The second major lesson is also military, when your air defences cannot give you air parity, then armour and artillery assets must be well dispersed and constantly on the move. Because of enhanced electronic warfare capability communications must be decentralized down from the formation to the unit/sub-unit level, commanders down the line must be trained to fight individual battles and not keep waiting for orders. In fact armoured vehicles (what known armour can deflect the present missile-penetration capability?) can be a huge disadvantage in the present military circumstances. The modern fighting vehicle should be four-wheeled drives like the Toyota Pick-up, the Somalis showed the way in the early 1990s by arming these with heavy machine guns and carrying anti-tank rocket propelled grenade (RPG) launchers, the “Technical” became a lethal and very mobile armed functionary. Carrying a four-five man crew alongwith anti-tank mines and even hand-held surface-to-air weapons, it is the modern face of warfare to counter high-tech capabilities. After all what is the “Humvee” but a US military version of the “Technical”? Someone in Pakistan’s military hierarchy should already be thinking of raising permanent units like the “Long Range Desert Group” (LRDG) that the Britsh used in the Western Desert in World War 2. And while one is at it why not have at least two sniper rifles per infantry section i.e. 6 to a platoon, 18 to a rifle company, at least 72 in an infantry battalion?
Iraq may have lost the battle for Baghdad, despite the doomsday scenario the constant refrain from all factions, except perhaps some elements among the Kurds is that Iraq must remain one, Iraq for the Iraqis, all Iraqis for one Iraq. And as much as various groups are jockeying for position, almost every one has that single chant, US forces should leave Iraq as soon as possible. For a country that has seen over three decades of autocratic, sadistic dictatorship, the citizens are surprisingly quite conscious (and vocal) about their nationhood. For them Iraq comes first, everything else afterwards. That is a tremendous lesson for all Pakistanis, many of whom give lip-service to “Pakistan First” but when required to give their ultimate, are usually found wanting. It is for the Pakistani media to pick up this refrain, God knows we need the strength of unity as one, single sovereign entity now more than before. We may disagree with each other on any number of issues, on the concept of nationhood there is no ambiguity and no dissent.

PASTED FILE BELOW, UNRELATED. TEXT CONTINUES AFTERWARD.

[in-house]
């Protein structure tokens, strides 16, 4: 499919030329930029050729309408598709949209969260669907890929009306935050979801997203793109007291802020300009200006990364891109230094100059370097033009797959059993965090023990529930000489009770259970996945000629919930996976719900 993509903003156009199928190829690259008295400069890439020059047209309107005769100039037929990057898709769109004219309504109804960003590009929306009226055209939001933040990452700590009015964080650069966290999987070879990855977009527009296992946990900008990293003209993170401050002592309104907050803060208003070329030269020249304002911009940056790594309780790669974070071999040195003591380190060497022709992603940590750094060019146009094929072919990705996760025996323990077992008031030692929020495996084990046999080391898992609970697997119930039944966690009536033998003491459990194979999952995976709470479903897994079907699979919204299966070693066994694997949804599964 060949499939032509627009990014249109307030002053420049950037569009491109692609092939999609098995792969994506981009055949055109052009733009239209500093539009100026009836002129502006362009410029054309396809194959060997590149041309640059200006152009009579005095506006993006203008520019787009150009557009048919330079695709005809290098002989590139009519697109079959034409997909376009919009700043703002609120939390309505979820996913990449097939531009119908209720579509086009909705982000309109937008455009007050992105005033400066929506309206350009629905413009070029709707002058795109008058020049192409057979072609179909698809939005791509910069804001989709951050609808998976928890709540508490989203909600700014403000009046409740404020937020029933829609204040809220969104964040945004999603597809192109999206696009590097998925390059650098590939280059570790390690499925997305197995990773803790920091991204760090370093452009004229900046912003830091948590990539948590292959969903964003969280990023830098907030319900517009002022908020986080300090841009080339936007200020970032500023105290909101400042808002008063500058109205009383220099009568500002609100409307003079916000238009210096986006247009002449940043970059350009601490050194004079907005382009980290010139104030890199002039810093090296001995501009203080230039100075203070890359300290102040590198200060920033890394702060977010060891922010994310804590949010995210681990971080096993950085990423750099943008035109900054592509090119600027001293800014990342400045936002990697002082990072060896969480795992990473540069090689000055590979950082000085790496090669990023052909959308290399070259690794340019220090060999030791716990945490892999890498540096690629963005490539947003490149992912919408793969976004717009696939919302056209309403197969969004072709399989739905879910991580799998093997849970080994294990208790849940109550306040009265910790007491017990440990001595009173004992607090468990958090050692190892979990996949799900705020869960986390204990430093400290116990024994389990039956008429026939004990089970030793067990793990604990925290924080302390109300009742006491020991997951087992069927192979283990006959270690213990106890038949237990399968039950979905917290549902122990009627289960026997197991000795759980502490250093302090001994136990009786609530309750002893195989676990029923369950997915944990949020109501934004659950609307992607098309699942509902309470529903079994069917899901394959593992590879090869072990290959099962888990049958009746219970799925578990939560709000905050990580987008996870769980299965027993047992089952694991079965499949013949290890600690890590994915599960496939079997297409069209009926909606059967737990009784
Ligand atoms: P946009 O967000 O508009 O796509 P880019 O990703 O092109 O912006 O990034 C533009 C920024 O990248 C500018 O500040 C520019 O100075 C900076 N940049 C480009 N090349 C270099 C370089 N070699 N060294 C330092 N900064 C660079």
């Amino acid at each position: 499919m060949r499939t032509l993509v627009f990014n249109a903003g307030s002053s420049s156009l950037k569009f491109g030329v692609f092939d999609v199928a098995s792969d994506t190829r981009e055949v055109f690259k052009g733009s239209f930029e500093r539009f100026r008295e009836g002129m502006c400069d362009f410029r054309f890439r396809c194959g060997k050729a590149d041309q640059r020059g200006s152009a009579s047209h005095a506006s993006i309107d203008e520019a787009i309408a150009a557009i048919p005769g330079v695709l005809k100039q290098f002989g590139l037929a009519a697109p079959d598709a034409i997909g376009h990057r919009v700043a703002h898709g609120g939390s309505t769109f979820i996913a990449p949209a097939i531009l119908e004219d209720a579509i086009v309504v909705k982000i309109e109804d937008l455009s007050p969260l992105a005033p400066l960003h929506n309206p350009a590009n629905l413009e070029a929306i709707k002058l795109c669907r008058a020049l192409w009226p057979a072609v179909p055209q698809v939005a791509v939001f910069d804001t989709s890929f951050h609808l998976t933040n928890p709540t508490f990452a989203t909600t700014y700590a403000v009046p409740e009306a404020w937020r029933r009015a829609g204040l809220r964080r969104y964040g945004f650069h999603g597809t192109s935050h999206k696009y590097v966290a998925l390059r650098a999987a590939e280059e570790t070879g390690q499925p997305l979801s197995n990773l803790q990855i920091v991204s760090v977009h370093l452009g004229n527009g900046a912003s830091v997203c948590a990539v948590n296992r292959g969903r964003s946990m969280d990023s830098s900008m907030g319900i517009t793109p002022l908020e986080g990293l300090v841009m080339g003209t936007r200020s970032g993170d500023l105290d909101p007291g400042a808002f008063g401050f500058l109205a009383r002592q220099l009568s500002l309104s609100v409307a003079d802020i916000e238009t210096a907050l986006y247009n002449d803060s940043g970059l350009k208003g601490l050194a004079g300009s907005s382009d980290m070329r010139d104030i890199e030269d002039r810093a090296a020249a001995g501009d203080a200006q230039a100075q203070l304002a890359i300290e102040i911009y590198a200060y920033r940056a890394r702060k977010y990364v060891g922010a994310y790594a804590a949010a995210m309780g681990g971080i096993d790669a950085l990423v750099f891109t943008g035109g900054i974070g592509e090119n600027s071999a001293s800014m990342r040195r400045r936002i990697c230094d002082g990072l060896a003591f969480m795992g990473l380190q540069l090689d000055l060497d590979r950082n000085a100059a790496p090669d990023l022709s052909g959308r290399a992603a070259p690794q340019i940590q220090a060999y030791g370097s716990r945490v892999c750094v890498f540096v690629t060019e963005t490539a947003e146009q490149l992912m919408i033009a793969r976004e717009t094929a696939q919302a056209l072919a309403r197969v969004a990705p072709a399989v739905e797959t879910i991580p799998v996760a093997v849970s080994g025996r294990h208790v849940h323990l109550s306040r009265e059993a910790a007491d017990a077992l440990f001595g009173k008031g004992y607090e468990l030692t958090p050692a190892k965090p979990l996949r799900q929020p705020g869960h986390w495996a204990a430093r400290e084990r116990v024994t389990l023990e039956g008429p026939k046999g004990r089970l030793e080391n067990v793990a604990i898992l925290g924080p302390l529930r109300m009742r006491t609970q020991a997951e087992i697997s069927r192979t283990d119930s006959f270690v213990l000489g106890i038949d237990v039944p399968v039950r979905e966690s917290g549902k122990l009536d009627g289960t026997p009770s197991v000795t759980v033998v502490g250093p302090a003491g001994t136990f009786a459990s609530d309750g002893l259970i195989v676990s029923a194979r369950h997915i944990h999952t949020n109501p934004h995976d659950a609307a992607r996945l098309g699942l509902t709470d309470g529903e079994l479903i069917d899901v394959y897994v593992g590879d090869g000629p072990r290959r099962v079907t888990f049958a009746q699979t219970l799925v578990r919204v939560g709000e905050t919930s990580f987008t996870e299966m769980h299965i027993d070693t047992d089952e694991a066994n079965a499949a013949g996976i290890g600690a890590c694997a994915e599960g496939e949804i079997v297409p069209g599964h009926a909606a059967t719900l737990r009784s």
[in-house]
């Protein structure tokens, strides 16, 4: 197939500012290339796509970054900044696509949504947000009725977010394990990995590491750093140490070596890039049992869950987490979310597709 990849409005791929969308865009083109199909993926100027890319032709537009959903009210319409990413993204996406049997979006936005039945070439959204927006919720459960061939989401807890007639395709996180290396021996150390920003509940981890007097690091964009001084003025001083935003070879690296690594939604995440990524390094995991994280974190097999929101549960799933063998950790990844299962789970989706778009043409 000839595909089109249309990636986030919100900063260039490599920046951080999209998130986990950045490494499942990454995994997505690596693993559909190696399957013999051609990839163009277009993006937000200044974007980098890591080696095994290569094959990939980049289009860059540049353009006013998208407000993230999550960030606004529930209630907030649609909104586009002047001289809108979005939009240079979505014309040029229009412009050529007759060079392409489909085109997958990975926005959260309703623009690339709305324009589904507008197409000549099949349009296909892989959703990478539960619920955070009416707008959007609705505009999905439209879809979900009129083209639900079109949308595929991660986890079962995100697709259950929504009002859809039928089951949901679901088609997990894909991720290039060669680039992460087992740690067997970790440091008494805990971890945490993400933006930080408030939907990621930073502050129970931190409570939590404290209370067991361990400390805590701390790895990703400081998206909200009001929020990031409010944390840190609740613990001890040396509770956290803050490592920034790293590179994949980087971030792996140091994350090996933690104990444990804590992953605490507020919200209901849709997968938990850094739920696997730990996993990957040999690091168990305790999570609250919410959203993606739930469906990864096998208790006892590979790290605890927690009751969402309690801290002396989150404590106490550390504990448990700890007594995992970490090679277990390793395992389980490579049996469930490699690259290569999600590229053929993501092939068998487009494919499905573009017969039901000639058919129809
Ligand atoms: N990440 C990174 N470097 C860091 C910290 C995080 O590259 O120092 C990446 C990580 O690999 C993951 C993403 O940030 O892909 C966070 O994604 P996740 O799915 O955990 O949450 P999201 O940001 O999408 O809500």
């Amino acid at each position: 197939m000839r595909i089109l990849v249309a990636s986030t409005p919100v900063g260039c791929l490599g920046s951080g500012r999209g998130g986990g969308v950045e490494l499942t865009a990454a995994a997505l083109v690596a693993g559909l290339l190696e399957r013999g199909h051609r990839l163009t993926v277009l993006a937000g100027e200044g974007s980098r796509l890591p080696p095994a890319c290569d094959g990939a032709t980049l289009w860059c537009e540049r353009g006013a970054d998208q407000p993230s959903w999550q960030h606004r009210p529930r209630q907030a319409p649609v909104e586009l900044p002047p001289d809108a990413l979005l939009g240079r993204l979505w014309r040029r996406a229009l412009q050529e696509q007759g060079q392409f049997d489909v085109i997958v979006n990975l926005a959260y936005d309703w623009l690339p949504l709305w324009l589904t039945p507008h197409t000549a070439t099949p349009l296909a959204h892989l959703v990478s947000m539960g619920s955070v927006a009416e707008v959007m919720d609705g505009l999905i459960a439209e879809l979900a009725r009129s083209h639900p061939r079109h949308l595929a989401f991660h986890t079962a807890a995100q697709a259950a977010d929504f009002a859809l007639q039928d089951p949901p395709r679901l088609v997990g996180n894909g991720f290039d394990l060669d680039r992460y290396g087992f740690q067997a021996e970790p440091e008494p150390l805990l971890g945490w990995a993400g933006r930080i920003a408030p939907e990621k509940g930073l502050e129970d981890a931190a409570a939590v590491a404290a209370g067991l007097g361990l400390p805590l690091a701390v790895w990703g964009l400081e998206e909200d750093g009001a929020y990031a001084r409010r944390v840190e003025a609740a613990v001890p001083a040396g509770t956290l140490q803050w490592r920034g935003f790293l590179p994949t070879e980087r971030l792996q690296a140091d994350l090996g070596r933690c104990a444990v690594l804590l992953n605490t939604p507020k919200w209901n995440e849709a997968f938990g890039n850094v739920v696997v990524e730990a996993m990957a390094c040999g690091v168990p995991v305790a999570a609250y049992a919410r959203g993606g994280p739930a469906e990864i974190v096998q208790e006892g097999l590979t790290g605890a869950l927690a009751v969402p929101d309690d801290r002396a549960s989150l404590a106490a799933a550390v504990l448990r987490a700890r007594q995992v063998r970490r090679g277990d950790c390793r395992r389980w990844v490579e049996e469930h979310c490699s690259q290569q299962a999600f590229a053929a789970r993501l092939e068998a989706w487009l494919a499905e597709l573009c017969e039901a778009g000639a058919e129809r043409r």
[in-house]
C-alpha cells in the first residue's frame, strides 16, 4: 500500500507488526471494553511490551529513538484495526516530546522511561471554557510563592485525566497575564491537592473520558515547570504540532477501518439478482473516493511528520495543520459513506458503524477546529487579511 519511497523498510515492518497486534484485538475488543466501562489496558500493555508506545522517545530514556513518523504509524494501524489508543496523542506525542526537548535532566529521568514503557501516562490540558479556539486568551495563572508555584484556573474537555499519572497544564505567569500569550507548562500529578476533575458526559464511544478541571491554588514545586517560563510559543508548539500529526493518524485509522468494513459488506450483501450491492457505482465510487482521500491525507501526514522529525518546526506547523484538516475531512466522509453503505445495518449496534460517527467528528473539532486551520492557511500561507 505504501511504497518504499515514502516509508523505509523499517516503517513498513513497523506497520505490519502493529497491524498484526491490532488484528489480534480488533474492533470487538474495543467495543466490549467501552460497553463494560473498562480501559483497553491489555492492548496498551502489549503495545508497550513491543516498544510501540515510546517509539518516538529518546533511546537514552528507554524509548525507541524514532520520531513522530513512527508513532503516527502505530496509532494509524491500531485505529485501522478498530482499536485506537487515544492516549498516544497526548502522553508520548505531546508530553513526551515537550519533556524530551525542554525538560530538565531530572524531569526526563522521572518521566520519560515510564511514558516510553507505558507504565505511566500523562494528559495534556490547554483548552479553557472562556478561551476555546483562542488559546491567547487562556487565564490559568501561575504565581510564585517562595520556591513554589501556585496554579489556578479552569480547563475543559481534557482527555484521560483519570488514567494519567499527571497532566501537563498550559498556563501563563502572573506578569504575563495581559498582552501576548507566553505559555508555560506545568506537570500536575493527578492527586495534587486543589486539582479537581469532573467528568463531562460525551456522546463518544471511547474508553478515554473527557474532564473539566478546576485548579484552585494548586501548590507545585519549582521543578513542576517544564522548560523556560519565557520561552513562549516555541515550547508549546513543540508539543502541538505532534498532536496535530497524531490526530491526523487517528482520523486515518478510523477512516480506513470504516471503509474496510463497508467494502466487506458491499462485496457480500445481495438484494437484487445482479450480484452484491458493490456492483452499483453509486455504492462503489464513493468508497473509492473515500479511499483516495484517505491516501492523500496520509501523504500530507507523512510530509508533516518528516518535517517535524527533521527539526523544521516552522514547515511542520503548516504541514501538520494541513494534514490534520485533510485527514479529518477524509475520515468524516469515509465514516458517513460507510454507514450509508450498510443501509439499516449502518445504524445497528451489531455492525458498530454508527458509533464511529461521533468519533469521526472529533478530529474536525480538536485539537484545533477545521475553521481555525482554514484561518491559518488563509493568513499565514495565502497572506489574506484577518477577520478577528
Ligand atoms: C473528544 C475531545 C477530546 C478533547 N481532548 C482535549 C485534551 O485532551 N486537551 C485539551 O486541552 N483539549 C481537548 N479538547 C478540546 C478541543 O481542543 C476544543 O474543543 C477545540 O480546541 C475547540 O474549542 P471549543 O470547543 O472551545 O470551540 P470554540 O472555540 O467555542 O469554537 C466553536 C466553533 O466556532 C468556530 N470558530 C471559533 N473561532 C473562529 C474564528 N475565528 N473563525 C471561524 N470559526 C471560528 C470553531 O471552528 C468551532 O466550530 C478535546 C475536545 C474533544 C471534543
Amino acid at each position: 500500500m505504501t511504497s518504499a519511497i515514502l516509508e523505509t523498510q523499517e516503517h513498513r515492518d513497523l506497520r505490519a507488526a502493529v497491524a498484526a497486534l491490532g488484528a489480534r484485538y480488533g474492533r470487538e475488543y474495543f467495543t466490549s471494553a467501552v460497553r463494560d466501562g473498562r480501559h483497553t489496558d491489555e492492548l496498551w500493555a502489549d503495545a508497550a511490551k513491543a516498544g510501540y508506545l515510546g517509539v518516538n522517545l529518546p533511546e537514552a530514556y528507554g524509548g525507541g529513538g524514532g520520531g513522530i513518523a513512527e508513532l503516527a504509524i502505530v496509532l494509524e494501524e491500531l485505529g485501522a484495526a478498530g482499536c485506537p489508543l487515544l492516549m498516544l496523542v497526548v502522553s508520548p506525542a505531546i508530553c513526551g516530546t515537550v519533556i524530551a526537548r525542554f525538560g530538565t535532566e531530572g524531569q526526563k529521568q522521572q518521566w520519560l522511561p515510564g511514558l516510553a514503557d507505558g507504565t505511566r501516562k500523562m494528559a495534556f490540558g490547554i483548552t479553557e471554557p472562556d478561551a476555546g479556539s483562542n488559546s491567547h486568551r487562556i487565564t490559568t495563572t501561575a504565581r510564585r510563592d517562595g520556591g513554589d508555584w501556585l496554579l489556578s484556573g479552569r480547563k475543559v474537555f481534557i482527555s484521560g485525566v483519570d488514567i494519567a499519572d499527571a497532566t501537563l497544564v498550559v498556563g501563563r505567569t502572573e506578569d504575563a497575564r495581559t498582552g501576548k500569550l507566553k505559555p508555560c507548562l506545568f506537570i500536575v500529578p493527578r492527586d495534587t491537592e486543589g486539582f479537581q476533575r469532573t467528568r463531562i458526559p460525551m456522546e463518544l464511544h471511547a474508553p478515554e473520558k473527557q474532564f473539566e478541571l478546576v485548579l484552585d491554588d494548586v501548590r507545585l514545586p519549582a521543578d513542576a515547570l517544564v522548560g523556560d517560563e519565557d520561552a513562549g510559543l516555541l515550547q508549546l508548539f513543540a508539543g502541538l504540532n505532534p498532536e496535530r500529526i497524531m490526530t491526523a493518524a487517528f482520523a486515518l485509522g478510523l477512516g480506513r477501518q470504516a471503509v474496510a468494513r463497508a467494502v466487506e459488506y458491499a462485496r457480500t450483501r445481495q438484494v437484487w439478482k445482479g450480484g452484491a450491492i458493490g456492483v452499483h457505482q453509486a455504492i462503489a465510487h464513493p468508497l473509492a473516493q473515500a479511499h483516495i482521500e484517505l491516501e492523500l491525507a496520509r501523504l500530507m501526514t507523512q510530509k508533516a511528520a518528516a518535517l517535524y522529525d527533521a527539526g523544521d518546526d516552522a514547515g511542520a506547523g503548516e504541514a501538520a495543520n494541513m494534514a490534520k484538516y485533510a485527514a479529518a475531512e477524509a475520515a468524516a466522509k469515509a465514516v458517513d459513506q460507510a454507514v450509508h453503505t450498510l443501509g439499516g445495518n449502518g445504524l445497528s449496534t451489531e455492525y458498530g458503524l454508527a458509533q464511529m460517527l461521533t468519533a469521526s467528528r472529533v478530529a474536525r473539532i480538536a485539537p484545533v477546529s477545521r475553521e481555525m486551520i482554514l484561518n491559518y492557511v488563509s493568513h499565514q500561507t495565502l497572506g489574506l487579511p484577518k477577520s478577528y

Pakistan’s economy has shown definite signs of stability and improvement, a cause effect of good economic governance practiced over the past half a dozen years, but most forcefully during the last three of military rule. The emphasis on development of Gwadar and ancillary facilities, etc is brilliant, this will keep the construction industry humming. Emphasis is also rightly being put on agriculture finance, housing finance and consumer lending with special emphasis on auto and motorcycle finance. If credit disbursement (and repayment thereof) can be closely monitored, the economic cycle will force-multiply into an economic boon. What we do need is careful management selection in keeping with the industry and service requirement, we cannot afford passengers. People should not be chosen only on the basis of loyalty to the individual but on merit based on their competence. During normal times this may not matter, in a crunch the whole edifice may come crumbling down as it has in Iraq. Iraq had the sustenance of oil wealth to fall back upon, we must look for force multiplying our strength where it matters most, by successfully exploiting the merit of our talented manpower potential.
Mr. Ikram Sehgal is Publisher and Managing Editor of Defence Journal (Pakistan).